I’m a huge fan of the Asterix books, and I was very excited one day recently when I saw a poster on the tube advertising an Asterix exhibition. Very excited indeed. Asterix just isn’t the sort of property to get lots of things like that. Sure it’s had some dodgy movies over the years, some decent retro video games and has a theme park in France that I’ve yet to go to, but it’s not a property that you hear loads about on a regular basis at all.

One of the reasons I was particularly excited about this exhibition was that I misread it and thought it was a celebration of the life and work of Albert Uderzo, who was the artist of the duo Goscinny and Uderzo. Only the day before I went to the exhibition, however, I realised it was actually all about René Goscinny, the writer. My excitement went down slightly from ‘extremely excited’ to just ‘excited’. I always wanted to be a comic artist and the Asterix books were one of my main inspirations and I’ve always loved the artwork.

The exhibition was being held at the Jewish Museum up near Camden Town in North London. René Goscinny was jewish and this is a fact that isn’t often known and they were rightly proud to share his life with the museum’s patrons. He had a very interesting life actually. French born of Jewish immigrants from Poland and Ukraine, young René had to ship out to Argentina with his family at a very young age, only to return to France much later and then travel to other places such as New York as a writer and caricaturist.

There were some interesting fact cards, photos, and documents from these early stages of René’s life. You then move on to the main part of the exhibition (about a third of the overall size) which is focussed around his work with Albert Uderzo onto Asterix books. A third of the exhibition was about his early life, a third was about his work on the Asterix books and a third was about his later work. I was only really interested in the middle third about Asterix.

The highlight of the exhibition for me was certainly the original artwork by his colleague Albert Uderzo. They had 4 large pieces of art, and this is what I had come for. It was fantastic to see these in the flesh. To see the pencil marks and brush strokes, see how large the artwork was in reality, see notes and corrections in the margins. I always find it fascinating to see comic art in the flesh and this was no exception. His style seems so effortless. I definitely would love to own some original Uderzo Asterix art one day.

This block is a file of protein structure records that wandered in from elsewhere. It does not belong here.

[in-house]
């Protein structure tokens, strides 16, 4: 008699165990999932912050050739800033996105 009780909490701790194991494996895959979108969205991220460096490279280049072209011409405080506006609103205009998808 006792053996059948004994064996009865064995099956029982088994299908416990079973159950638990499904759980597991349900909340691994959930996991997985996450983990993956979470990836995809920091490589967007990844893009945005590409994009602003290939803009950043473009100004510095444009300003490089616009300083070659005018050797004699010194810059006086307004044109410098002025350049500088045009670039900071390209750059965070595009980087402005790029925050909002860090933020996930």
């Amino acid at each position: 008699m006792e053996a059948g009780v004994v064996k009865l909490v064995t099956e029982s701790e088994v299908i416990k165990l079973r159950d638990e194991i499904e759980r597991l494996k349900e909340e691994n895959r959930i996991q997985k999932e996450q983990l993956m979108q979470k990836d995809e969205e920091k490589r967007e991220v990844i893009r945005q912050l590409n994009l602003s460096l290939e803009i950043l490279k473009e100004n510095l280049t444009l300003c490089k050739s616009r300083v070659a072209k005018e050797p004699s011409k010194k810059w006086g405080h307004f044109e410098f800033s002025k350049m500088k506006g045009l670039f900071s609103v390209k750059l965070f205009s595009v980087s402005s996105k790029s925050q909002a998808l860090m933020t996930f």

But it wasn’t just about the art. The whole story about how Goscinny and Uderzo met and began working on Asterix was all very interesting. They had a good interview with the pair available to watch and listen to via headphones. They also had some very interesting documents such as the typed outline of the first ever Asterix book and a list of all the character names etc.

The exhibition runs until September 30th, so do check it out if you’re interested and can make it into London. It’s well worth a visit for any Asterix fan. Find out more here.

In the image below, a young René Goscinny looking for work sounds a lot like Yoda,

There were a couple of interesting headphone and TV stations with some good footage. This one had a great interview with Goscinny and also Uderzo.

Apparently in the UK when Asterix was first shown he was rebranded to be British and was called Little Fred in one publication and Beric the Bold in another.

Dogmatix appeared throughout the exhibition in a cool way. Nicely done.

This article contains a cartoon depicting what happened when Goscinny and Uderzo came up with the idea of Asterix whilst sitting in a cafe. The cartoon shows them laughing so much that they get taken away to the loony bin!

A very cool document with the script for the first Asterix book. René would write the description on the left and the speech text on the right.

Goscinny’s outline for the first Asterix book, including his list of characters at the top.

Some notes about the names of the characters.

The French and English versions of the first Asterix book.

Intriguingly we spotted an American version of The Great Crossing. I wonder how much is different. Just US spellings? Or some of the names and jokes too? Might have to look for this edition on eBay.

There was even a chance to get dressed up in Asterix hats.

One of the things I love most about the Asterix books is the clever names. I think the original French names were quite clever already but the English translator, Anthea Bell, took these to a whole new level. Genius.

And this wall in the exhibition let you make up your own combination of names! A nice touch.

Here is the main attraction for me. The amazing Albert Uderzo art!

And here is a photo of the two masters.